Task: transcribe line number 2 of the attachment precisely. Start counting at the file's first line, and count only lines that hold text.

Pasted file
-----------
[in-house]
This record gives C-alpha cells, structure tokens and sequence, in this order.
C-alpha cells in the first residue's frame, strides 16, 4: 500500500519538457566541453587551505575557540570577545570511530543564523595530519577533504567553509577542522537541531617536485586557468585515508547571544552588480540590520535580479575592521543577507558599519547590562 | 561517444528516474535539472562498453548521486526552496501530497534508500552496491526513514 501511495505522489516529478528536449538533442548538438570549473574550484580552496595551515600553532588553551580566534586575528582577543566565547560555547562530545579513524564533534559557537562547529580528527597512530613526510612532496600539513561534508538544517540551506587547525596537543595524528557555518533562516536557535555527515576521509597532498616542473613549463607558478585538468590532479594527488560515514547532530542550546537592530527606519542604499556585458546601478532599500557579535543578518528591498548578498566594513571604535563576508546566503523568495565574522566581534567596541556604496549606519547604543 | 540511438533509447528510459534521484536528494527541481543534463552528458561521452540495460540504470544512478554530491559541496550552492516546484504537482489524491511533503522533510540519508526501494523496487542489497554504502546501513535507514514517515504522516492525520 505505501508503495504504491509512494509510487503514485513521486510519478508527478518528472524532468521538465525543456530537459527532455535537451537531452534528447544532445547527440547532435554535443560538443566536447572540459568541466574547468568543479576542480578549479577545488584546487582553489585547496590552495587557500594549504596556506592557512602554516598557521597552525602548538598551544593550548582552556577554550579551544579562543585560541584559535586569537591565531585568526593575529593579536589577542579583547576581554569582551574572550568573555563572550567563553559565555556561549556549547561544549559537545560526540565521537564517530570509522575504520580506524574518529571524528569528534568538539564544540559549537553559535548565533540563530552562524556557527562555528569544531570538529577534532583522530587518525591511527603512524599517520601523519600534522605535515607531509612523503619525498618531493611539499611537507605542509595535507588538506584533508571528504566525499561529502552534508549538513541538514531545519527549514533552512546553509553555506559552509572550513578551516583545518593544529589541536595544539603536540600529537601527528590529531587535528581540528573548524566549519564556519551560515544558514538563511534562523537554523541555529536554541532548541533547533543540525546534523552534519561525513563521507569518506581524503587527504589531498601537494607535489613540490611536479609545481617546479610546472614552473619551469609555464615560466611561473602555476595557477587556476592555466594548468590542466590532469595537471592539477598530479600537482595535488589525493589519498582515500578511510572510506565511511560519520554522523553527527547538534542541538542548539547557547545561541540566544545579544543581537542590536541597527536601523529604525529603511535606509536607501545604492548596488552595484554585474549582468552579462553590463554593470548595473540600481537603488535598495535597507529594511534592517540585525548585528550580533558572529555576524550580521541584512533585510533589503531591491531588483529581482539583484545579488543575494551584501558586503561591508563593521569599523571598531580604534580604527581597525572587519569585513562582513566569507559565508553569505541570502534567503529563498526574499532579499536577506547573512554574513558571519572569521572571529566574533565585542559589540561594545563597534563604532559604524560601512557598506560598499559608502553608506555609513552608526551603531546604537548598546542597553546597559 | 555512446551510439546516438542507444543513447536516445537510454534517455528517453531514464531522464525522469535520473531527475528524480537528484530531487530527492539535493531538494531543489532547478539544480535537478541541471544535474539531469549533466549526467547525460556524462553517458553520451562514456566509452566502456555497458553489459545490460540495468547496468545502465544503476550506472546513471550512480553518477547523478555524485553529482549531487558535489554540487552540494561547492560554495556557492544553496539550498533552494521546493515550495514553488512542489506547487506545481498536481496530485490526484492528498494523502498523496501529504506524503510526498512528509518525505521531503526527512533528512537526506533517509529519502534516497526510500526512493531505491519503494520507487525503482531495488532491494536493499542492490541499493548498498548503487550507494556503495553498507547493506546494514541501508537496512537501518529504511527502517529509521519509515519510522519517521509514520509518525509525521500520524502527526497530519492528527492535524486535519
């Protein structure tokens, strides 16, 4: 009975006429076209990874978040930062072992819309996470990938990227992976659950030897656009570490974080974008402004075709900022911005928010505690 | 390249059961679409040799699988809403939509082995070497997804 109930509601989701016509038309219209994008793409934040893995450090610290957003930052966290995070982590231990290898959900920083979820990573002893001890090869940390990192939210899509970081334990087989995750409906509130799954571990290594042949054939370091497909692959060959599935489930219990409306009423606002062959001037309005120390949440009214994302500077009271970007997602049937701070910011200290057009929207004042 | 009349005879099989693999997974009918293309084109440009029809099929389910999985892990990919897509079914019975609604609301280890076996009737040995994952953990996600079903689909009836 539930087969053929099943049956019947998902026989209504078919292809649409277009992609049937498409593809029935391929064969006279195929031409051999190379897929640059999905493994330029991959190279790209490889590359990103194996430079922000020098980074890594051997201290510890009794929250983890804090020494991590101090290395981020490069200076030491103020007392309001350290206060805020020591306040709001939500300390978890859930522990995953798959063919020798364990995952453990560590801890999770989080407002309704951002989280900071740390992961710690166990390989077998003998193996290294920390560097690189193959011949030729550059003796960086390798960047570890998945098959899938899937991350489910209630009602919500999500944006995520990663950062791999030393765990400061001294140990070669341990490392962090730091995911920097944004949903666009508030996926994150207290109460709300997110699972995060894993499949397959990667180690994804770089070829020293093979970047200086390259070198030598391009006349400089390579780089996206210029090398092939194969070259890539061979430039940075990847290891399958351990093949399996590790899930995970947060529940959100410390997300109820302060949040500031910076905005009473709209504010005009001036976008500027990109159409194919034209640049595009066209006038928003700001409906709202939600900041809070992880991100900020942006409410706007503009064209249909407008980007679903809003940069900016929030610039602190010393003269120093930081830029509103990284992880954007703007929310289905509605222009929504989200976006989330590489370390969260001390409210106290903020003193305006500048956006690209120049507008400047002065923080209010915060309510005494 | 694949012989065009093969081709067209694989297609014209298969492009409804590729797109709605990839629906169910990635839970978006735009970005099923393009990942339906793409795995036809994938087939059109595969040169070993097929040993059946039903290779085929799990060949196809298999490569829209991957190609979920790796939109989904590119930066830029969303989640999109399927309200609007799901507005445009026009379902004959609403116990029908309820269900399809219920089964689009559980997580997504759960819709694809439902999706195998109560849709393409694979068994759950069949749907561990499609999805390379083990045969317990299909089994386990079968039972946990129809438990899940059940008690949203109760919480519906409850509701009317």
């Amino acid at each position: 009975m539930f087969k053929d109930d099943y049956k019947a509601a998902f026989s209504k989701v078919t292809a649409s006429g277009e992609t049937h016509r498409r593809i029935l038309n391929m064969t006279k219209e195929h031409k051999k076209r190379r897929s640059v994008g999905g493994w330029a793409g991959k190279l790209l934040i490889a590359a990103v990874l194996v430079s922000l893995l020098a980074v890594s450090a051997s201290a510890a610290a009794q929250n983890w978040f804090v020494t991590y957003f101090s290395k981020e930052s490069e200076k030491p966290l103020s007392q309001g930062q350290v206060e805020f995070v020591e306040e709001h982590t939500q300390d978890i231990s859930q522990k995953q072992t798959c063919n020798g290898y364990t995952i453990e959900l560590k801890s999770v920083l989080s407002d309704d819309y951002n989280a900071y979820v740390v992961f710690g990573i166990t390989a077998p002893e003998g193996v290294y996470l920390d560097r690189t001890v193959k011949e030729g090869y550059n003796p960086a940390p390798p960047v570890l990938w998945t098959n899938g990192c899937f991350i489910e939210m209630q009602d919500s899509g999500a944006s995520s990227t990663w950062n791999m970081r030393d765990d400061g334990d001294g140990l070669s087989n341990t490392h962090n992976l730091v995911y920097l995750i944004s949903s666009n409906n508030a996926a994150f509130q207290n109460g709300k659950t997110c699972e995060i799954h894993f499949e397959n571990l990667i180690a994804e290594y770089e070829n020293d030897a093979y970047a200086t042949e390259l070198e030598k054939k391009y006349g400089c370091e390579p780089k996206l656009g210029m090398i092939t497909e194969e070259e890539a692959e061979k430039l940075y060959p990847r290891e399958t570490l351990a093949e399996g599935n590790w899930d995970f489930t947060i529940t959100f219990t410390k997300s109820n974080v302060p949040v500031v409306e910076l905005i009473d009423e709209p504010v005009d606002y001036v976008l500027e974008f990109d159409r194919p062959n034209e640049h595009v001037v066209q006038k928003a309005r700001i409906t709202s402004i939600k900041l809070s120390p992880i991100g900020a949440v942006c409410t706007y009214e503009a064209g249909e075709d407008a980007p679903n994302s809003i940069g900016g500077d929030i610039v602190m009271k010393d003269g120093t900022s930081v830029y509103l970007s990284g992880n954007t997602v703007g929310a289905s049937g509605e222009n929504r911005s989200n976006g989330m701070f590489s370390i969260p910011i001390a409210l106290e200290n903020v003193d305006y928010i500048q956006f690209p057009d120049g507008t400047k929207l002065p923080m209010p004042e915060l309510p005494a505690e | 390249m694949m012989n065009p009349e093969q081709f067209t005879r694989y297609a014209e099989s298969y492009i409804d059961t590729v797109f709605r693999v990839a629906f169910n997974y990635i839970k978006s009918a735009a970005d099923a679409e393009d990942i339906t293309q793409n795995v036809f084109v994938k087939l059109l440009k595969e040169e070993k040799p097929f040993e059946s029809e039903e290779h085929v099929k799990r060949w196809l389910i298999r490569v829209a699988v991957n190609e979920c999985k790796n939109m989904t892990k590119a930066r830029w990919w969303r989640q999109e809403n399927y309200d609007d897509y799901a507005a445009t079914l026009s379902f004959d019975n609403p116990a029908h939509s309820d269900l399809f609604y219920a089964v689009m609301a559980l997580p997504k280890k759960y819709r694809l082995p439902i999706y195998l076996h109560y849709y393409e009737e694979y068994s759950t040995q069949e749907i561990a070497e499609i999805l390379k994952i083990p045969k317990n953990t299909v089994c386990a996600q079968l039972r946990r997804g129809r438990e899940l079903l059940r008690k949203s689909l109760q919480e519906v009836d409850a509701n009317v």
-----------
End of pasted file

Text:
This record gives C-alpha cells, structure tokens and sequence, in this order.